Parents Unprepared For The Cost Of University

Posted in: Research Last updated: 07 Apr 2006

Two thirds of parents (67%) haven’t started saving to cover the cost of  their child’s university fees – and one in five (20%) have no idea how they’ll afford their children’s higher education – according to new research by Engage Mutual Assurance.

With levels of graduate debt soaring by 74% since 1998, and six out of ten students believing that their studies have suffered because of financial difficulties*, the latest findings show just a third of parents have begun saving to help fund their child’s university fees, and only a quarter plan to start saving before their child turns eighteen.

As part of an ongoing study into the financial pressures facing multi-generation households in ‘three-generation Britain', or 3GB**, Engage Mutual Assurance asked a GB representative sample of 1000 parents with children, how they plan to meet the rising cost of higher education:

Key findings include:

Almost a quarter of parents (23%) will advise their children to live at home and attend a local university

More than a third (35%) will urge their children to seek part-time employment to pay for their university costs

One in six (14%) parents will switch jobs to ensure their children can be provided for throughout their university life

One in five (19%) will work longer hours so that they can support their children through university

Andrew Haigh, Chief Executive at Engage Mutual Assurance, comments:

“With university tuition fees set to jump to £3,000 from September 2006, it’s worrying that so many parents have yet to plan how they’ll meet the growing costs associated with university education. It’s also a concern that children may be encouraged to stay at home and attend a local university, because it’s unlikely to be in a student’s best interests if their choice of course is determined entirely by affordability.

The introduction of Child Trust Funds last year has created an excellent opportunity for parents to take a longer-term view of tax-efficient saving for their child’s future. An investment of just £5 per month now could make a tangible contribution by the time their child reaches 18. Those who don’t have children eligible for a CTF could also consider using their ISA or other tax-exempt savings opportunities, because it’s never too late to start to save.”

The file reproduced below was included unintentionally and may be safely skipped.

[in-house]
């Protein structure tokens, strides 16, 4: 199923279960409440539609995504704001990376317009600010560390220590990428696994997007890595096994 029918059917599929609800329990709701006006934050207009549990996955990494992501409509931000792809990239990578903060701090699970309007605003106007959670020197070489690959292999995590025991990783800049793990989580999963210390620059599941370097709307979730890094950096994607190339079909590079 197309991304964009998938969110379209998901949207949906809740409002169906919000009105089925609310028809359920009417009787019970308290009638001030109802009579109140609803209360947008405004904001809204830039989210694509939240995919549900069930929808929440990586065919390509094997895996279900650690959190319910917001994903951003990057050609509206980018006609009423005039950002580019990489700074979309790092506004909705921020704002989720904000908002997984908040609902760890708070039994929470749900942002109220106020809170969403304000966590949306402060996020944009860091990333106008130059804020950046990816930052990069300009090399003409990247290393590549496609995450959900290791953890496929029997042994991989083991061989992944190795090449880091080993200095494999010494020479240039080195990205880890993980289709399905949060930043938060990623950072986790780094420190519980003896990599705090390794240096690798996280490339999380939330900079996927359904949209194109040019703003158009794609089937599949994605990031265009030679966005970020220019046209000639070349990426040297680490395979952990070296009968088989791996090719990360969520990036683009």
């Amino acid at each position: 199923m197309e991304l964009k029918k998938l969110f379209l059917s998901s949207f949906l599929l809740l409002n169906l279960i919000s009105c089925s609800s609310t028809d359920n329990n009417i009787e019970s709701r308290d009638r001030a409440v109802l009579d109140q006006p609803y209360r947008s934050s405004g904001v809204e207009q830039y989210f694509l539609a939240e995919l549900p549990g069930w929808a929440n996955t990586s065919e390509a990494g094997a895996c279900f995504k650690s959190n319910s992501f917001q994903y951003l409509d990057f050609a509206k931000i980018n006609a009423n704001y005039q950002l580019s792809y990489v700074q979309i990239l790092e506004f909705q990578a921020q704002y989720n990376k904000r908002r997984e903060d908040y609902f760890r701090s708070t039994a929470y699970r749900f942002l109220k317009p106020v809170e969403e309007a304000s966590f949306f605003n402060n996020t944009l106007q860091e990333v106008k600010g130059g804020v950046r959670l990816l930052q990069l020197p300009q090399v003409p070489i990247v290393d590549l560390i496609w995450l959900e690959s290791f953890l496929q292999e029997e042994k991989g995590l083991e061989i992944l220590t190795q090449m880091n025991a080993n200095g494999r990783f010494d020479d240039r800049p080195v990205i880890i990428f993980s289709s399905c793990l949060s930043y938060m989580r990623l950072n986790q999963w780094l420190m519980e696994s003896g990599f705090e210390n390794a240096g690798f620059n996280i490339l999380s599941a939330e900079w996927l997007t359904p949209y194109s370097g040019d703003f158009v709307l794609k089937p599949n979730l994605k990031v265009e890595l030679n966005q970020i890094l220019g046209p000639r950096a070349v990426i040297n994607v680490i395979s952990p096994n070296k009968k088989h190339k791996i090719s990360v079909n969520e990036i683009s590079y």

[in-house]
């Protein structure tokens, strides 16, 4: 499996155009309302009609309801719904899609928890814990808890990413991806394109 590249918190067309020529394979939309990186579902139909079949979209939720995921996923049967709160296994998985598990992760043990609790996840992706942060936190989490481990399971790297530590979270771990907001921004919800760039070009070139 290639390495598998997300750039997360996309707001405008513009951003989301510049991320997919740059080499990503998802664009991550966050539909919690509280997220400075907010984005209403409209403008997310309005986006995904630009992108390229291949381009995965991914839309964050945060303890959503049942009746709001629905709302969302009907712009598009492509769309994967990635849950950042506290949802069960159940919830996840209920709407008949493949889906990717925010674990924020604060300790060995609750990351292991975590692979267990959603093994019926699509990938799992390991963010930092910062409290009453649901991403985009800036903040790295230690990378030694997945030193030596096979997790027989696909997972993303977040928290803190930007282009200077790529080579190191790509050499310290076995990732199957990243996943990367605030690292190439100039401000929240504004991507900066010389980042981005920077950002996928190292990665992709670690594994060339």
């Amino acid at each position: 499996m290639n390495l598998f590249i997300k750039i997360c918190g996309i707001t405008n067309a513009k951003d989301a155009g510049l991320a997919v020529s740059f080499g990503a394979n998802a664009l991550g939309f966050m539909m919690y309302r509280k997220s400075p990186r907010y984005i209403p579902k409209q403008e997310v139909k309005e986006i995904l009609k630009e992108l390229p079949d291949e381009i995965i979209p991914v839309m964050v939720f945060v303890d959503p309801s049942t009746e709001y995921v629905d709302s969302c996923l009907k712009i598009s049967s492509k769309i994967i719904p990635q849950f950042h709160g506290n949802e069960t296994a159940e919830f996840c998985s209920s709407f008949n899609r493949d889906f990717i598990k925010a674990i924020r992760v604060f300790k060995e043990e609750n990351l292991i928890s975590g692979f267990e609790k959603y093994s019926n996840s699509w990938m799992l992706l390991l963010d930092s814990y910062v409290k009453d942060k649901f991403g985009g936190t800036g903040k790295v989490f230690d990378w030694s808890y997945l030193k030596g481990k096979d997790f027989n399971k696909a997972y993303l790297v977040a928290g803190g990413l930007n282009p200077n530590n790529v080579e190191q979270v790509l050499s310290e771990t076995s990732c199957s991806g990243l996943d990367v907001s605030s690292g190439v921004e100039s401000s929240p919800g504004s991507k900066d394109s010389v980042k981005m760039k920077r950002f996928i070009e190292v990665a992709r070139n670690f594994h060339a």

Other findings include:

Almost one in ten (8%) parents will urge their partners to return to work to help meet the cost of their child’s university education

Just 25% of parents will begin saving before their child turns 18 years old

Mothers are more likely to encourage their children to remain at home and attend a local university (27% compared with 20% of dads)

Five per cent of British parents will urge their children to seek full-time employment after school – skipping university altogether



*The Student Income and Expenditure Survey, National Centre of Social Research and the Institute of Employment for the Department of Education and Skills, 31st March 2006.

**3GB is a new initiative by Engage Mutual Assurance to understand the impact of today’s financial pressures on family dynamics resulting in a trend towards three-generation households.

Engage Tax Efficient Savings:

FSA Tables’ lowest charging tax-exempt friendly society child savings plan1 investing in equities available2

Stakeholder Child Trust Fund2 with a low contribution rate of £5 per month

Education ISA2– tax efficient savings with a quarterly income option

e-friendly savings plan1– the lowest charges of any unit-linked friendly society savings plan


1. These are stock market based plans, the value of which can fall as well as rise. Investors may get back less than has been paid in.

2. The Engage child savings plan and e-friendly savings plan are offered by Homeowners Friendly Society Limited

3. The Engage child trust fund and education ISA are offered by Engage Mutual Funds Limited

4. Information based on a limited selection of 20 products taken from the tables prepared by the FSA on 24th March 2006.© The Financial Services Authority. The FSA does not endorse our company, this product or any conclusions drawn from this data and the list is based on the ‘charges in early years’ sort.

See www.fsa.gov.uk/tables then select ‘go to tables’, ‘endowments’, ’endowments table’, select the profile for a child contributing ‘£25’ and ‘tax exempt plans’.

The information contained in this press release is intended solely for journalists and should not be relied upon by private investors or any other persons to make financial decisions.

The Engage products listed are stock market based investments and their value can fall as well as rise. Customers may get back less than has been invested.